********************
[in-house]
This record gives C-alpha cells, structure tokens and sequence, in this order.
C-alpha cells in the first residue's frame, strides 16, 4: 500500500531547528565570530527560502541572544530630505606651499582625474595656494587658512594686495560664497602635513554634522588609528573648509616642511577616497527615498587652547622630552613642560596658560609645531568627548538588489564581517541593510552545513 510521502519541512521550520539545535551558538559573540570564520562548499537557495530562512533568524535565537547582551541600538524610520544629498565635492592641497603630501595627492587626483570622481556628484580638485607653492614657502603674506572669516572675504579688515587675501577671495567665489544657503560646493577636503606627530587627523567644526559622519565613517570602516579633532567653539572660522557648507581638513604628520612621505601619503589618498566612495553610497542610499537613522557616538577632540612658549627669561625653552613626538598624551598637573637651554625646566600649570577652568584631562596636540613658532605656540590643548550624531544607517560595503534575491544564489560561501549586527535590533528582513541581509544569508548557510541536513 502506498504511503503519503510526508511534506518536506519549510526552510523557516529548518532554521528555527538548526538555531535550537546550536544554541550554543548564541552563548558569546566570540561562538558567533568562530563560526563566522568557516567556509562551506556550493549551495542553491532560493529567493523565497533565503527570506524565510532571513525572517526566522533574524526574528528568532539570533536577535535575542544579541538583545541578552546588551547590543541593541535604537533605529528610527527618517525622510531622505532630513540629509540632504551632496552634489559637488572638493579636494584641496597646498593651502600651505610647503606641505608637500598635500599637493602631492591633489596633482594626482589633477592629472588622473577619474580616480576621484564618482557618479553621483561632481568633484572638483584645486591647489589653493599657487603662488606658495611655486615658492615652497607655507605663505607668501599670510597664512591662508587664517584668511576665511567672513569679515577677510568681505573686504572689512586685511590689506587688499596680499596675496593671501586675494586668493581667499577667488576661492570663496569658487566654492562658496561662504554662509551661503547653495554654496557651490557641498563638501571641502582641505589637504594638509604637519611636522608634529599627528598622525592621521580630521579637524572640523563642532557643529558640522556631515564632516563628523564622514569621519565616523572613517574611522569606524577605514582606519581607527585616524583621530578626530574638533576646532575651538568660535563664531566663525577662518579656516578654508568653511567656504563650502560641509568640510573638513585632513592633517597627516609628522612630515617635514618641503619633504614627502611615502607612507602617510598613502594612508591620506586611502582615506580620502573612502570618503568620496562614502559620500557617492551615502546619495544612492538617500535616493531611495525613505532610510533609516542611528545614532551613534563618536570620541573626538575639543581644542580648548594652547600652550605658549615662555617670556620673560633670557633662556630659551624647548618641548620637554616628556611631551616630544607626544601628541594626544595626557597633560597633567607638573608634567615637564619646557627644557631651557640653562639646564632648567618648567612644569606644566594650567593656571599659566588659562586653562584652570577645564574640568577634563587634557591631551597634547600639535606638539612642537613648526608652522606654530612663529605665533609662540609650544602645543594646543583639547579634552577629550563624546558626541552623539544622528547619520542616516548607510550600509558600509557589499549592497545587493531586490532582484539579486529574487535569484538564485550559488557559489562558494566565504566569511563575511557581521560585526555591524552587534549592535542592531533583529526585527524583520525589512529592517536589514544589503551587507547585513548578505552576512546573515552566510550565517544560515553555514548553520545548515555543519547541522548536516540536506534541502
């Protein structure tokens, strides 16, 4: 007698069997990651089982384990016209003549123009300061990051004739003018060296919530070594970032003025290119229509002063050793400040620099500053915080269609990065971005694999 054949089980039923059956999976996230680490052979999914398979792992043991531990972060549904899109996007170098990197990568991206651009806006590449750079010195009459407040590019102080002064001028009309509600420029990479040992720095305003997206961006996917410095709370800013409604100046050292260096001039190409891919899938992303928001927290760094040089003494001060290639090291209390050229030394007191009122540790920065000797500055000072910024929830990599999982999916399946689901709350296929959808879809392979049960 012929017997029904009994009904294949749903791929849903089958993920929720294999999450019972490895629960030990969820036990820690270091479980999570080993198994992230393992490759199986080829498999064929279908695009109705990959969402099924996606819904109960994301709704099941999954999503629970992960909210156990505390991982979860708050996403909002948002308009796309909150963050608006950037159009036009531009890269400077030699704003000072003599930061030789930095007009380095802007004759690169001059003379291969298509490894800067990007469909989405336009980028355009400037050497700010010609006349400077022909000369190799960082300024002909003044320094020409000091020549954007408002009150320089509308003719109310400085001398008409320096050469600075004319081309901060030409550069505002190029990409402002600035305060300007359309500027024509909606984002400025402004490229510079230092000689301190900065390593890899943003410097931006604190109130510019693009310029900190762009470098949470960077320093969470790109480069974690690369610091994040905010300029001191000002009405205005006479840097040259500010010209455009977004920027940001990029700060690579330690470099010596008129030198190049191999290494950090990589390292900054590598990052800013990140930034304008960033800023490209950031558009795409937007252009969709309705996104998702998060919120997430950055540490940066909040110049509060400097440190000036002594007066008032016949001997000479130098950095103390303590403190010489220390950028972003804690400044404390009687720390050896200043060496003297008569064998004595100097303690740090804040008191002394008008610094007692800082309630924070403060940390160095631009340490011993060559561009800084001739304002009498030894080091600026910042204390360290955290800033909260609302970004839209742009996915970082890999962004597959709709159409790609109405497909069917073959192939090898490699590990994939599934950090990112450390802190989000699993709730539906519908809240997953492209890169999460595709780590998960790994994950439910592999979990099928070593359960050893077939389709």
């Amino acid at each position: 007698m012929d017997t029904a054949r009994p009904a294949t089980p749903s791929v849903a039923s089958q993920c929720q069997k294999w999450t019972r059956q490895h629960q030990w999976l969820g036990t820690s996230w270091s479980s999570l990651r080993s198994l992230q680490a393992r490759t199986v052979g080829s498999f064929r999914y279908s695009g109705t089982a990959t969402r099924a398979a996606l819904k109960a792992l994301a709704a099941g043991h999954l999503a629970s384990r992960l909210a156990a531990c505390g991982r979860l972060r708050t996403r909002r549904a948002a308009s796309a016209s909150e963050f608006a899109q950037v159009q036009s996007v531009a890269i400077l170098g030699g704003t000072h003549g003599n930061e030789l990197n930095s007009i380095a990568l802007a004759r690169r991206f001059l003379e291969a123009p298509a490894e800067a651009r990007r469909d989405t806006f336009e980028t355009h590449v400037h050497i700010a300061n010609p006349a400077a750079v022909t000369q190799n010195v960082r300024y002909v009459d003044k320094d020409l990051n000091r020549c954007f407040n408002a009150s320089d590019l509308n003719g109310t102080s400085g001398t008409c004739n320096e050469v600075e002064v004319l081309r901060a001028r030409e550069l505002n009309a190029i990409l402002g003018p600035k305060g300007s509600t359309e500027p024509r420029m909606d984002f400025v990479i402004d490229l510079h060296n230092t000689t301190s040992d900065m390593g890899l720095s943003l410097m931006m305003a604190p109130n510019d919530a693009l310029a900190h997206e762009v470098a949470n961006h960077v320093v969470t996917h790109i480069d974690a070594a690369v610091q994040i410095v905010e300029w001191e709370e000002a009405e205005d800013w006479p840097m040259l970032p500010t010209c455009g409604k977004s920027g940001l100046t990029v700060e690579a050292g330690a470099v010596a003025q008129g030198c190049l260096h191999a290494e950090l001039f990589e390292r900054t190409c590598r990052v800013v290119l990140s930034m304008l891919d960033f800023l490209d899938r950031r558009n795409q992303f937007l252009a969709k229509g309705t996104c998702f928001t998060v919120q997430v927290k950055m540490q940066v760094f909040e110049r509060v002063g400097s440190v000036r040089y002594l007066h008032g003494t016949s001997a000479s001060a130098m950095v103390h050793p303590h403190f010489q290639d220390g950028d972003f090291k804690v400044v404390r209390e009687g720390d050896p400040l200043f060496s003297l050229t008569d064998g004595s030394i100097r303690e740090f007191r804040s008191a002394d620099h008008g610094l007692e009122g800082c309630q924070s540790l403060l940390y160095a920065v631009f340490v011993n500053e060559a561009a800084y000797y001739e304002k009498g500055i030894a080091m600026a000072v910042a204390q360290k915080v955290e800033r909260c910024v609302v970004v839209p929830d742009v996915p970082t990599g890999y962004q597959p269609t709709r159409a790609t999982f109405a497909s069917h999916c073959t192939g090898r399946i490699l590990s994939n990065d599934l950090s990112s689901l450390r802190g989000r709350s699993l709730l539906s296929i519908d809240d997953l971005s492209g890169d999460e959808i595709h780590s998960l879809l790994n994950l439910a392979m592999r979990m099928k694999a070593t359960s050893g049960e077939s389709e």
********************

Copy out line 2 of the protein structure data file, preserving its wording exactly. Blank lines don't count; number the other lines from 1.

This record gives C-alpha cells, structure tokens and sequence, in this order.